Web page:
New Texas Law Will Allow More Cities to Become ‘Dark Sky’ Communities

Austin, TX – June 16, 2021 – Scenic Texas announced this week that an important bill signed by Gov. Greg Abbott this week will bring the wonder of our state’s night skies to more Texans by making it easier for communities to pursue International Dark Sky designations.

Senate Bill 1090, authored by Senator Dawn Buckingham (R-Lakeway) and Representative Andrew Murr (R-Kerrville), was signed into law June 14. The legislation is effective immediately, allowing for communities to take the necessary steps in order to protect their night skies.

“It’s estimated that the Milky Way is no longer visible to fully one-third of humanity — including 80 percent of Americans,” said Sarah Tober, Scenic Texas President. “But cities and states are beginning to understand that we can play a role in reversing these unsettling trends, and we thank Sen. Buckingham and Rep. Murr for helping Texas lead the way in this effort. After all, the stars here in Texas are big and bright.”

Current state law protects existing International Dark Sky Association (IDA) communities but unintentionally did not allow for new dark sky communities. The new law allows communities that wish to pursue an IDA designation to be able to pass the necessary lighting ordinances.

In Texas, limiting unnecessary nighttime lighting ensures people will continue to enjoy the wonder of our dark sky, Tober said, adding that Texas has a number of recognized IDA certified communities that have passed lighting ordinances in compliance with global guidelines to protect the night sky from light pollution.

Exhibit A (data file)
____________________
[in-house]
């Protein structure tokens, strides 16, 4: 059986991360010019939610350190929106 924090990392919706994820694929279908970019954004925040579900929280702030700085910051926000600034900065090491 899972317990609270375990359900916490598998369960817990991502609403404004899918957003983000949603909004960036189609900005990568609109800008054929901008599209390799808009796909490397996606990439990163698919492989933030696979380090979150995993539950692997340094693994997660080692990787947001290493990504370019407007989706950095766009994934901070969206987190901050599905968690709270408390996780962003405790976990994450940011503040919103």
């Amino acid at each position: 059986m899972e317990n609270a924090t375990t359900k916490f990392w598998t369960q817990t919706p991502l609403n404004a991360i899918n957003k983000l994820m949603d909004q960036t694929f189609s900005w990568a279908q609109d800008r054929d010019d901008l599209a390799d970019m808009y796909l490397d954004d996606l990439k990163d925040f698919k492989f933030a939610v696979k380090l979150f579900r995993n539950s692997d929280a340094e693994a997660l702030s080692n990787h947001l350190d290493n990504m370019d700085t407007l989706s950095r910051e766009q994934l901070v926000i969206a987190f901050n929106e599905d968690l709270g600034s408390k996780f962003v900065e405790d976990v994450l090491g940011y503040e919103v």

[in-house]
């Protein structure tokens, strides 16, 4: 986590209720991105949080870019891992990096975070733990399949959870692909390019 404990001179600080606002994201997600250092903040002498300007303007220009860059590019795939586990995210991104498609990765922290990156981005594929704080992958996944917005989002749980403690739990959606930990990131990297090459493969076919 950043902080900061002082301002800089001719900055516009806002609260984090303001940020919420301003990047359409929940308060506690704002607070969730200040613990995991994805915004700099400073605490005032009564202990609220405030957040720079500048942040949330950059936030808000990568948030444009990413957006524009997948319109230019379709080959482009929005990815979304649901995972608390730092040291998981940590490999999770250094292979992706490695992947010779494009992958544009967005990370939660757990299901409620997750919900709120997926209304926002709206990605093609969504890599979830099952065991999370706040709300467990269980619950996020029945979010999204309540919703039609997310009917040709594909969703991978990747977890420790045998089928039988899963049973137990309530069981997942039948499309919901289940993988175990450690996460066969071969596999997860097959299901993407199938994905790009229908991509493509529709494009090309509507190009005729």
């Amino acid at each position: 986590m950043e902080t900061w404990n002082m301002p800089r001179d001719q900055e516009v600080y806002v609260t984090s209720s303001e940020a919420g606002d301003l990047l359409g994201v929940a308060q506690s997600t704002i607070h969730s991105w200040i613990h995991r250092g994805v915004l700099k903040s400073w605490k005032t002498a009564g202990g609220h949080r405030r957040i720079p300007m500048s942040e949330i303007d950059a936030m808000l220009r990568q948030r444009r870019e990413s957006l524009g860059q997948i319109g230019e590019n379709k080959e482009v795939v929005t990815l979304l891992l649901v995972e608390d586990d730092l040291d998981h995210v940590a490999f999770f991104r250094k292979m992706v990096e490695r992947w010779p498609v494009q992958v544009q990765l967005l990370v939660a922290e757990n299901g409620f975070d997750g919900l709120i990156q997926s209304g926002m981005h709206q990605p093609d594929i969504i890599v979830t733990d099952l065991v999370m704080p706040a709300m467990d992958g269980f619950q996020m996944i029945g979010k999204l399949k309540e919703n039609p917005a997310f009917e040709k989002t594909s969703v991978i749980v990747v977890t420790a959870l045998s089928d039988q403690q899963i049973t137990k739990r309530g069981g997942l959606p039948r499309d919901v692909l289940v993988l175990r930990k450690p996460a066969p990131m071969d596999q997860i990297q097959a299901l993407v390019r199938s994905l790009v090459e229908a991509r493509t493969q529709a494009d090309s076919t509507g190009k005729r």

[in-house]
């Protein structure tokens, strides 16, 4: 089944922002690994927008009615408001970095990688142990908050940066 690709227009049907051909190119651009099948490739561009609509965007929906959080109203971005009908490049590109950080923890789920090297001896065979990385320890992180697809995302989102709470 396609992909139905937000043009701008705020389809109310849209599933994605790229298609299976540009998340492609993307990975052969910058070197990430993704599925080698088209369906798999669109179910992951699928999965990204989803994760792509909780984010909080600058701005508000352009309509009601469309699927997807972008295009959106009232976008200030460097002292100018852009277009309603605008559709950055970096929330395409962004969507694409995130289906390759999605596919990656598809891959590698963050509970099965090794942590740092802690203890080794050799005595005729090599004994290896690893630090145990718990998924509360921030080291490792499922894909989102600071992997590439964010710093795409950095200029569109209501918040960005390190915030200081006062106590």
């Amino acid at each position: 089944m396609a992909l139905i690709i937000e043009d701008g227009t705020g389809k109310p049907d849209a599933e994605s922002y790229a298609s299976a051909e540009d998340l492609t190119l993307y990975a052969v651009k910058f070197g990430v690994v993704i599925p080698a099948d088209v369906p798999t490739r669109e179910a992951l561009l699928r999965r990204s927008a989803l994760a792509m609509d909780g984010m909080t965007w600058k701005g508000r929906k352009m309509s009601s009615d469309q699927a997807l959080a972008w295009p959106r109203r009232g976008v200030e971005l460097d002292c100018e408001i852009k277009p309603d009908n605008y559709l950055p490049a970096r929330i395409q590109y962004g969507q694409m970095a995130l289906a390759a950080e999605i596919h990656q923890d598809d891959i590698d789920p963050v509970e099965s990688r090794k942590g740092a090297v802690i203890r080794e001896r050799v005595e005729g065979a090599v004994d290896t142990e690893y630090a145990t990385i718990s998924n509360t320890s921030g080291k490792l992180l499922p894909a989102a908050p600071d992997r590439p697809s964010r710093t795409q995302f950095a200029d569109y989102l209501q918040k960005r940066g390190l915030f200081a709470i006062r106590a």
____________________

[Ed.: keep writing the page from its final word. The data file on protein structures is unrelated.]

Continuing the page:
Senate Bill 1090 exempts lighting ordinances as long as a governmental entity adopts a resolution stating its intent to become an IDA community and regulates lighting in a manner that is not more restrictive than necessary to become IDA certified. The IDA defines light pollution as “the inappropriate or excessive use of artificial light.”

“Most American children will never get to gaze at the stars and see the Big Dipper like so many of us did growing up in Texas,” said Tober. “Dark sky legislation like SB 1090 has the potential to improve light pollution – the most easily reversible form of pollution – and the health of our environment, wildlife and migratory patterns, driving conditions, and the overall health of Texans.”

Earlier this year, Texas cities like Austin and Fort Worth participated in the nationwide Lights Out Initiative, which works to protect billions of birds as they migrate across the U.S. In central Texas. Additionally, 15 of the 17 counties making up the Hill Country Alliance, an organization dedicated to the enhancement and preservation of the region, have passed resolutions supporting efforts to pass dark skies legislation.

Across the country, at least 18 states, the District of Columbia, and Puerto Rico have laws in place to reduce light pollution. The majority of states that have enacted “dark skies” legislation have done so to promote energy conservation, public safety, aesthetic interests, and astronomical research capabilities.


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